9, 10. Tyre became the leading city in Phœnicia about 900 b.c. The Phœnicians were the great slave-dealers of antiquity: see 1 Maccabees 3:41; 2 Maccabees 8:25. The ’covenant of brethren’ (RM), or brotherly covenant (AV), is the friendly agreement which always subsisted between Tyre and the Hebrews (2 Samuel 5:11; 1 Kings 5:1; 1 Kings 9:11, 1 Kings 9:14, etc.), and doubtless had occasionally been cemented by formal treaty. We never read of wars waged by the Israelites against Tyre or Sidon.

11, 12. Edom’s crimes were hostility against a kindred nation, his brother (Malachi 1:2); the casting off all pity, or, as RM has it, ’the corrupting his compassions’ (cp. Ezekiel 28:17), i.e. the doing violence to his own better, kinder nature; the tearing his prey continually, like an infuriated beast (1 Kings 13:28; Job 16:9); the insatiableness of his revenge. We know that in later times Israel had no more relentless foe (Obadiah 1:10-14 Psalms 137:7).

12. Teman was the name of a city and district of Edom, 15 m. from Petra. The ruins of Bozrah are 4 m. SE. of the Dead Sea.

13. Judges 11 and Jeremiah 49:1 show how eager the Ammonites were to ’enlarge their border.’ Such barbarities as are here mentioned were quite common in Oriental warfare (2 Kings 8:12; Hosea 14:1), but the OT. seems to represent the Ammonites in a peculiarly unfavourable light (1 Samuel 11:2; 2 Samuel 10).

14. Rabbah] on the banks of the Upper Jabbok (2 Samuel 11, 12). The shouting means the war-cry.

15. Some of the ancient translations, with which Jeremiah 49:3 (see RV) agrees, understand this v. as referring, not to the king, but to the Ammonite god Malcam, with his priests and his princes. This involves no alteration in the consonants of the principal word, which in either case is Malcam.

Amos 2:1-3. Jehovah will punish the wrongs which these petty nations do each other, as well as their outrages upon Israel.

1. Burning the king’s bones into lime was a gross indignity (Joshua 7:25; 2 Kings 23:16, 2 Kings 23:18). Their thorough destruction prevented the man’s being ’gathered to his fathers.’ And there may have been a belief that the spirit suffered when the corpse was abused (Job 14:22; Isaiah 66:24). Jewish tradition looked on this cremation as an act of vengeance for the part taken by Edom in the campaign described 2 Kings 3. Kirioth] RV ’Kerioth.’ Perhaps to be identified with Ar, the capital of Moab: when one of these is named the other is omitted. It is mentioned in the famous inscription of Mesha, who was king of Moab in Ahab’s time, and seems to have been a sanctuary. His words are, ’before Chemosh in Keriyyoth.’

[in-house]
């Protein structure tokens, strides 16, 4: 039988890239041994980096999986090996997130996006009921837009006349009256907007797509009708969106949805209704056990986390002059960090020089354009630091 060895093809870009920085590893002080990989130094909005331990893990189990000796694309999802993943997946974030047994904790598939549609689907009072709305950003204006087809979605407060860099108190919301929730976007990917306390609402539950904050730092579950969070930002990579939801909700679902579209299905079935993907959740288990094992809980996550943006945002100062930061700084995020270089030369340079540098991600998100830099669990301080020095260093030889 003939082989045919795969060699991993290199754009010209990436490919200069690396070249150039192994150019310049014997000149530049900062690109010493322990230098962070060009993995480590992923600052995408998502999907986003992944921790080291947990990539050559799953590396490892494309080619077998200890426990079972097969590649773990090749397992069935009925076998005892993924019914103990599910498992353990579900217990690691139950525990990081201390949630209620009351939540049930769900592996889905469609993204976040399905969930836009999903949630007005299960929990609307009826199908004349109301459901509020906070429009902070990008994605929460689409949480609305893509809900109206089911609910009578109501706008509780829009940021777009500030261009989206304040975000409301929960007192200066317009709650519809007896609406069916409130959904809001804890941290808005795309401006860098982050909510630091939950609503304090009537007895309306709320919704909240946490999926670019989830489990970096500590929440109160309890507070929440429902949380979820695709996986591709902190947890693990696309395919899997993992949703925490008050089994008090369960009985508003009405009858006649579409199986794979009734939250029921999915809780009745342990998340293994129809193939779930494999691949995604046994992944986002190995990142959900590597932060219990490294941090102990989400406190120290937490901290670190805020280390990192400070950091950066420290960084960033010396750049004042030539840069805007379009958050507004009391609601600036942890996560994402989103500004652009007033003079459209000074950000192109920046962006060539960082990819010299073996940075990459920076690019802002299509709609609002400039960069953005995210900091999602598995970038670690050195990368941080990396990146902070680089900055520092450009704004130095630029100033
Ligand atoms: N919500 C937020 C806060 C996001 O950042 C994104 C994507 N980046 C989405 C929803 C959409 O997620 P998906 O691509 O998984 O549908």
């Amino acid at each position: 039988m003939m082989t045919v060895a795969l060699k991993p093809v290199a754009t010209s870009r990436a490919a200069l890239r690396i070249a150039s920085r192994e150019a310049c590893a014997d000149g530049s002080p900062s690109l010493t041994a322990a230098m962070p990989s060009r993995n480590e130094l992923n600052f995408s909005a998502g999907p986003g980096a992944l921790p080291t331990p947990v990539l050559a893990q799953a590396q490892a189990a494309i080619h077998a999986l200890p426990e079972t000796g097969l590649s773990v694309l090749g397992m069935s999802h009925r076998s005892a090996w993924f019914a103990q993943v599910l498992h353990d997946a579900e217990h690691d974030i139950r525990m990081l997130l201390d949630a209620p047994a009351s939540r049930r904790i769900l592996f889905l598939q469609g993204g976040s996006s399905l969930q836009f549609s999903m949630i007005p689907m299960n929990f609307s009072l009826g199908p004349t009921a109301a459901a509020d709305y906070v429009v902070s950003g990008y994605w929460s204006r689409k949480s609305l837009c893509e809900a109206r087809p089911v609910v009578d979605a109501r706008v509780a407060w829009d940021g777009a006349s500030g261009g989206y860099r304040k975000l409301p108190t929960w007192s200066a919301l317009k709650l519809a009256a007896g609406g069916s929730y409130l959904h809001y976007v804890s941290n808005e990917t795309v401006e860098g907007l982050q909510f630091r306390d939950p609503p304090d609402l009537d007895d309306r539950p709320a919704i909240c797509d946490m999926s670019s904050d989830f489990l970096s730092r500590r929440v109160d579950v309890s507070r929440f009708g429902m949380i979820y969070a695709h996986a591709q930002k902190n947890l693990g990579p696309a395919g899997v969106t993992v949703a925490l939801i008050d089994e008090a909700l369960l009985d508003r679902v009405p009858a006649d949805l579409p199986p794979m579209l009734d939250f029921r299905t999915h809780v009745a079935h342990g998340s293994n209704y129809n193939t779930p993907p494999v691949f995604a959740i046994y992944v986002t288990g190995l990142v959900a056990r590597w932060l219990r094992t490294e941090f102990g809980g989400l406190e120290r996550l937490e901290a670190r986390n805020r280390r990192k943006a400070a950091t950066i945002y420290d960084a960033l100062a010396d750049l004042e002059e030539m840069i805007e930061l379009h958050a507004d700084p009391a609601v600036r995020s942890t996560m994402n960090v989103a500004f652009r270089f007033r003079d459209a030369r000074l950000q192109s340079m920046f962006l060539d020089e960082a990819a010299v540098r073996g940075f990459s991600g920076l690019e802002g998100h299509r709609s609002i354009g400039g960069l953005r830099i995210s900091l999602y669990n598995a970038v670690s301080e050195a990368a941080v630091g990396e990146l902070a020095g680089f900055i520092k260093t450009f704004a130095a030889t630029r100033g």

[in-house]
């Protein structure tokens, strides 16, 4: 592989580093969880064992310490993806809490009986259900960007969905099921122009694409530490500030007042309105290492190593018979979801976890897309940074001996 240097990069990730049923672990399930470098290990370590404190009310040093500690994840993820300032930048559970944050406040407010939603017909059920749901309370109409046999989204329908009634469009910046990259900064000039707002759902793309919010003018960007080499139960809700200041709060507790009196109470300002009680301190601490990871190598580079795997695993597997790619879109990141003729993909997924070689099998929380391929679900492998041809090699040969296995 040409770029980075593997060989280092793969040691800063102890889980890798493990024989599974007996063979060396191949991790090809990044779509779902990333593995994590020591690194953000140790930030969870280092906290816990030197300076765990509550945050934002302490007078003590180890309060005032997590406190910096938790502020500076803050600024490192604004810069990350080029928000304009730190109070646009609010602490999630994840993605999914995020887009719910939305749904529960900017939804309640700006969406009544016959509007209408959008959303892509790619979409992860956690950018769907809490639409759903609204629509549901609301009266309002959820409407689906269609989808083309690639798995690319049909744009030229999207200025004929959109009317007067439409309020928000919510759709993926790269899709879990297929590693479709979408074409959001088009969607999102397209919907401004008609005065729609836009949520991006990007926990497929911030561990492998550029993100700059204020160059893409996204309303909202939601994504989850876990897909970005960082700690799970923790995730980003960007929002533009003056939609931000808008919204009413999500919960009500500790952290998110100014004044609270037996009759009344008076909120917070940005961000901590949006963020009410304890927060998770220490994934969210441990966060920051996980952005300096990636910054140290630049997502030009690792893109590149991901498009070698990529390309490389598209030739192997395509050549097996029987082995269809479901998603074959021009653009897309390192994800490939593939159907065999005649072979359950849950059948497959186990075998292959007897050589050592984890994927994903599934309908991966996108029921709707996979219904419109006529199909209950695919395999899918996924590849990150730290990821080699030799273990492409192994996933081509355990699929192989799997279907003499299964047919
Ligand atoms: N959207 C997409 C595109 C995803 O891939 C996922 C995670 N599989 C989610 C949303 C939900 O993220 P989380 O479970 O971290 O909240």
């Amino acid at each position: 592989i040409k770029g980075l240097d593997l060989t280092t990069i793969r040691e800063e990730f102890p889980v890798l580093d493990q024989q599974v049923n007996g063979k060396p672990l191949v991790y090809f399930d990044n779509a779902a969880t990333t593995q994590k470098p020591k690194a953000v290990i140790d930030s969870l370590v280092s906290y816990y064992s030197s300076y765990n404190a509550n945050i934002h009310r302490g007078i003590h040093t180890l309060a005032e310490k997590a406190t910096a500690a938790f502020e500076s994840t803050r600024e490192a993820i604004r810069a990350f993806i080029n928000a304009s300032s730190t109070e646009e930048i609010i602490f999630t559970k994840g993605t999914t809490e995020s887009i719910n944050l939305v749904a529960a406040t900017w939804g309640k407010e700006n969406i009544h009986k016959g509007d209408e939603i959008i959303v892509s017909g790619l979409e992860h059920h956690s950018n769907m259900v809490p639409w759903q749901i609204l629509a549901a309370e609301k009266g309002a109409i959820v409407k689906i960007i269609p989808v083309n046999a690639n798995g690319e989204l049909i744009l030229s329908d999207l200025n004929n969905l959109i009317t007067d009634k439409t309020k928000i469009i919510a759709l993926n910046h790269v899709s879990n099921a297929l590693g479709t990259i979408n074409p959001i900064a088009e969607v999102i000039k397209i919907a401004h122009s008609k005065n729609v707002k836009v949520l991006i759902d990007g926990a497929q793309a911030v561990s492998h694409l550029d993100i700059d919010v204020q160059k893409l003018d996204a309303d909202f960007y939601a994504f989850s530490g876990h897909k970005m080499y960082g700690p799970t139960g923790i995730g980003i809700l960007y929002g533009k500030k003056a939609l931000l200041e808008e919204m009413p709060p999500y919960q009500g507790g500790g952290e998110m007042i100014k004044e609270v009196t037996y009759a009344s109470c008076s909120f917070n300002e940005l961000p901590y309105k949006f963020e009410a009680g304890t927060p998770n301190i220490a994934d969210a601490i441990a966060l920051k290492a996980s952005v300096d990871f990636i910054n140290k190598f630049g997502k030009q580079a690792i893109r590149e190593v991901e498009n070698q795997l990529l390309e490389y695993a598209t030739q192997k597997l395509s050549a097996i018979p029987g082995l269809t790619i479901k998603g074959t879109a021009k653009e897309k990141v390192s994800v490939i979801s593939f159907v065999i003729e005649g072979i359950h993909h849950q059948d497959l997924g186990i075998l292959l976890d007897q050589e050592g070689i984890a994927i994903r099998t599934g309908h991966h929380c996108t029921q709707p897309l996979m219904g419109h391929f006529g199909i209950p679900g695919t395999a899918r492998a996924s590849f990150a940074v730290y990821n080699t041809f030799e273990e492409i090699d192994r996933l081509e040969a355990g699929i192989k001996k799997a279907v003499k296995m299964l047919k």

3. Judge, sceptre-holder (Amos 1:5-8), king (Amos 1:15), are all practically identical in meaning.

4, 5. The surrounding nations are charged with violations of the law written in the heart, Judah with offences against a law set forth in positive commandments. Their lies] the unreal, imaginary deities, the Baalim and Ashtaroth, who have no existence save in the mind of the worshipper, and therefore are sure to disappoint his hopes.

Verses 6-16

Israel’s Sins and Ingratitude

6-8. Israel is now threatened in the same form as the rest, but Amos 2:6-16 were not spoken by Amos at Bethel; they form the conclusion of the preface which he wrote after his return home.